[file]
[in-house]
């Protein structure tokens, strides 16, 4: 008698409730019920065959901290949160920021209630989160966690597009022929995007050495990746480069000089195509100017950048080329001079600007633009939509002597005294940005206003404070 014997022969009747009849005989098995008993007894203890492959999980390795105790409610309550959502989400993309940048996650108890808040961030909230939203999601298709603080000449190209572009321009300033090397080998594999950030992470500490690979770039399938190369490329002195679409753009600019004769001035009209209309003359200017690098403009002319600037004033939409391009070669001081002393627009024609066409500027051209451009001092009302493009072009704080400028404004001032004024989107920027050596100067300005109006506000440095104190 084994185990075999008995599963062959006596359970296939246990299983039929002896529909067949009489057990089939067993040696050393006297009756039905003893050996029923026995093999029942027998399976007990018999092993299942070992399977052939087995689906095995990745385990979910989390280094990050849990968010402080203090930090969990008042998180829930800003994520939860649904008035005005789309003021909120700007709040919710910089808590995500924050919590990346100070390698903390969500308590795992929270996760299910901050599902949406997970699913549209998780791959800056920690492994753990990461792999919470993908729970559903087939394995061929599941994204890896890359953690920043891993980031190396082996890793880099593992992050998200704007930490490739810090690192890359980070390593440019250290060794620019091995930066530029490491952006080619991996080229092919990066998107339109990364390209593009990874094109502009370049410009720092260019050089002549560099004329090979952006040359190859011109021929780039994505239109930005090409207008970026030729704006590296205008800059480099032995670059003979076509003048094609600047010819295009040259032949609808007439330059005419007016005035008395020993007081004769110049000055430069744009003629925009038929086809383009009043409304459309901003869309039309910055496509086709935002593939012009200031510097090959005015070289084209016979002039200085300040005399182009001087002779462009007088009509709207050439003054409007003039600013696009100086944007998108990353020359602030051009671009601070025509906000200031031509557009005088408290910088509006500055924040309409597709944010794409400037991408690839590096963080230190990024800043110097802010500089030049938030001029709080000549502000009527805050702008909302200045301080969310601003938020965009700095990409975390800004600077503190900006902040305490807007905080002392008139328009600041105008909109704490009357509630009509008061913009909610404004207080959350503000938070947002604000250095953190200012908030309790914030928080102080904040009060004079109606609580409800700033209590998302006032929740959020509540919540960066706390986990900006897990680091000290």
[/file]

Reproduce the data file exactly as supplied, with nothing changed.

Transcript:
[in-house]
């Protein structure tokens, strides 16, 4: 008698409730019920065959901290949160920021209630989160966690597009022929995007050495990746480069000089195509100017950048080329001079600007633009939509002597005294940005206003404070 014997022969009747009849005989098995008993007894203890492959999980390795105790409610309550959502989400993309940048996650108890808040961030909230939203999601298709603080000449190209572009321009300033090397080998594999950030992470500490690979770039399938190369490329002195679409753009600019004769001035009209209309003359200017690098403009002319600037004033939409391009070669001081002393627009024609066409500027051209451009001092009302493009072009704080400028404004001032004024989107920027050596100067300005109006506000440095104190 084994185990075999008995599963062959006596359970296939246990299983039929002896529909067949009489057990089939067993040696050393006297009756039905003893050996029923026995093999029942027998399976007990018999092993299942070992399977052939087995689906095995990745385990979910989390280094990050849990968010402080203090930090969990008042998180829930800003994520939860649904008035005005789309003021909120700007709040919710910089808590995500924050919590990346100070390698903390969500308590795992929270996760299910901050599902949406997970699913549209998780791959800056920690492994753990990461792999919470993908729970559903087939394995061929599941994204890896890359953690920043891993980031190396082996890793880099593992992050998200704007930490490739810090690192890359980070390593440019250290060794620019091995930066530029490491952006080619991996080229092919990066998107339109990364390209593009990874094109502009370049410009720092260019050089002549560099004329090979952006040359190859011109021929780039994505239109930005090409207008970026030729704006590296205008800059480099032995670059003979076509003048094609600047010819295009040259032949609808007439330059005419007016005035008395020993007081004769110049000055430069744009003629925009038929086809383009009043409304459309901003869309039309910055496509086709935002593939012009200031510097090959005015070289084209016979002039200085300040005399182009001087002779462009007088009509709207050439003054409007003039600013696009100086944007998108990353020359602030051009671009601070025509906000200031031509557009005088408290910088509006500055924040309409597709944010794409400037991408690839590096963080230190990024800043110097802010500089030049938030001029709080000549502000009527805050702008909302200045301080969310601003938020965009700095990409975390800004600077503190900006902040305490807007905080002392008139328009600041105008909109704490009357509630009509008061913009909610404004207080959350503000938070947002604000250095953190200012908030309790914030928080102080904040009060004079109606609580409800700033209590998302006032929740959020509540919540960066706390986990900006897990680091000290």